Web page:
NDC-SDG Connections 2.0: updated climate contributions to the SDGs

Without mitigating climate change, the achievement of the 17 Sustainable Development Goals of the 2030 Agenda is at risk. At the same time, and if adequately designed, climate action can directly contribute to sustainable development.

Screenshot: NDC-SDG Connections Website: connecting climate action to the Sustainable Development Goals.


The NDC-SDG Connections online data visualisation, jointly developed by the German Institute of Development and Sustainability (IDOS) and Stockholm Environment Institute (SEI), visually maps the links between the Nationally determined contributions under the Paris Climate Agreement (NDCs) and the Sustainable Development Goals of the 2030 Agenda (SDGS). The latest update of the online application includes 63 updated NDCs into the analysis and allows for a comparison of the NDC-SDG connections over time. More updated NDCs will be continuously added.

“Progress on the climate and sustainable development goals has stagnated and, in some cases, even decreased over the past three years. This raises questions about political will and commitment to implement both agendas. The NDC-SDG Connections show both the low-hanging fruits and the gaps that need to be filled. It is particularly important to strengthen action on the social dimension of sustainability to change course while leaving no one behind,” Adis Dzebo, Research Fellow at Stockholm Environment Institute, says.

Recent research shows that the number of climate activities in general increased, in particular with contributions to SDG 7 (Affordable and Clean Energy) and SDG 13 (Climate Action). However, there is a decline in climate activities linked to some critical SDGs, notably those within the environmental dimension of sustainable development like Zero Hunger (SDG 2), Clean Water and Sanitation (SDG 6), and Life on Land (SDG 15). This decline, especially regarding forest-related activities and conservation, is concerning since achieving the Paris Agreement demands significant efforts to reduce carbon emissions and protect carbon sinks.

“This is problematic, because agriculture, water, land use, biodiversity and ecosystems are crucial sectors for efforts to reduce emissions and increase resilience. In the updated climate plans, countries are framing climate risks in unspecified and general terms instead of building climate action in agriculture, land-use and water and sanitation,” Adis Dzebo explains.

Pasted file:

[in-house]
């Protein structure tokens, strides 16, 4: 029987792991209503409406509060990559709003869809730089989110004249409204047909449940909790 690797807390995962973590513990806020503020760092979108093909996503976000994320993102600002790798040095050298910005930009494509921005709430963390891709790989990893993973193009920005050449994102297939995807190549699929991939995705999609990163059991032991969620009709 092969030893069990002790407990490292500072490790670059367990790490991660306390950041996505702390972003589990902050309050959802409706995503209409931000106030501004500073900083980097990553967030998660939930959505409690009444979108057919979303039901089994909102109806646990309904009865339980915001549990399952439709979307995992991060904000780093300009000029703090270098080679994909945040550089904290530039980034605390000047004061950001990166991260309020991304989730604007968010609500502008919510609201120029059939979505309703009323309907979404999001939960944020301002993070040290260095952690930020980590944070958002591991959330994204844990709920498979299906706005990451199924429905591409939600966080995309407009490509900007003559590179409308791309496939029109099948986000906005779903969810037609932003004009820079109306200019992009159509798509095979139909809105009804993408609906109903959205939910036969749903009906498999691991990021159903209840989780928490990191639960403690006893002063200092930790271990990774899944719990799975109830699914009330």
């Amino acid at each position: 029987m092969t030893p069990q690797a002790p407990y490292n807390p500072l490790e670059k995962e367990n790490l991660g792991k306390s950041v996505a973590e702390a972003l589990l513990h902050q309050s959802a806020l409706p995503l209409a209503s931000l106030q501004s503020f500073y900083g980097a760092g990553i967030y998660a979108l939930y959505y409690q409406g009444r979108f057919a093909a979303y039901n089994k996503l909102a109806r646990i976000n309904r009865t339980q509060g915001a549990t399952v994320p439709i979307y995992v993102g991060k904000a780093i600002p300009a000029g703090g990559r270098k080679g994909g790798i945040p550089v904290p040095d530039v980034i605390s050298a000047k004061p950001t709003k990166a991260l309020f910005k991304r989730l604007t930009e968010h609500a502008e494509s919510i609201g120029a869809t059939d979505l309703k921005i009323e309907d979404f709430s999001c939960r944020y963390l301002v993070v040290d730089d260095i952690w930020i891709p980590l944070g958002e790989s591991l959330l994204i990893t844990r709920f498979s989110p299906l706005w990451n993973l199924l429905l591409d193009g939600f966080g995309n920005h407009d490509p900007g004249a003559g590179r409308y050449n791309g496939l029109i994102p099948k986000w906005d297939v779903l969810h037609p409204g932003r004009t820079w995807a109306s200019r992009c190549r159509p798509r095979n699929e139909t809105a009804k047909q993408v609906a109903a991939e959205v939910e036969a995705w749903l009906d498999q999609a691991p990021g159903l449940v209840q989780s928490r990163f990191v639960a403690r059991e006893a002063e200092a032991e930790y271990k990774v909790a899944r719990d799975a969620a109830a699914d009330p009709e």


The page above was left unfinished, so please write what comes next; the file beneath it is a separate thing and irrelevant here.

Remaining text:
Additionally, although climate activities across the social dimension of sustainable development have increased, the SDGs related to this area remain under-represented. Emphasising these links is essential to ensure a just transition to low-carbon and climate-resilient societies.

“The issue of just transition is now addressed by more countries in their national climate plans and so is inclusive participation in decision making and implementation. Nonetheless, we recommend that more countries adopt such measures to leave no one behind in the transition to low carbon and resilient economies,” Dr Gabriela Iacobuta, Associate Researcher at IDOS, emphasises.

To accelerate the implementation of the Paris Agreement and the 2030 Agenda, countries should:

  • Enhance future NDCs by defining specific, measurable and quantified activities across all dimensions of sustainable development.
  • Balance their climate actions better across socially, environmentally and economically oriented SDGs.
  • Increase efforts to formalise the interaction between climate and sustainability, by mandating active exploration of climate-SDG interactions in policy processes and outcomes.

The NDC-SDG Connections tool

The NDC-SDG Connections explores the link between national climate plans under the Paris Agreement (NDCs) and the Sustainable Development Goals (SDGs), and compares individual goals as well as between countries, regions and country groupings. It supports efforts to maximise synergies and minimise trade-offs between climate change and sustainable development. NDC-SDG Connections is a joint initiative of the German Institute of Development and Sustainability (IDOS) and the Stockholm Environment Institute (SEI). Explore the tool.

The online data visualisation has been initially developed 2017 within the Klimalog project, and updated 2023 within the ClimEQ project.

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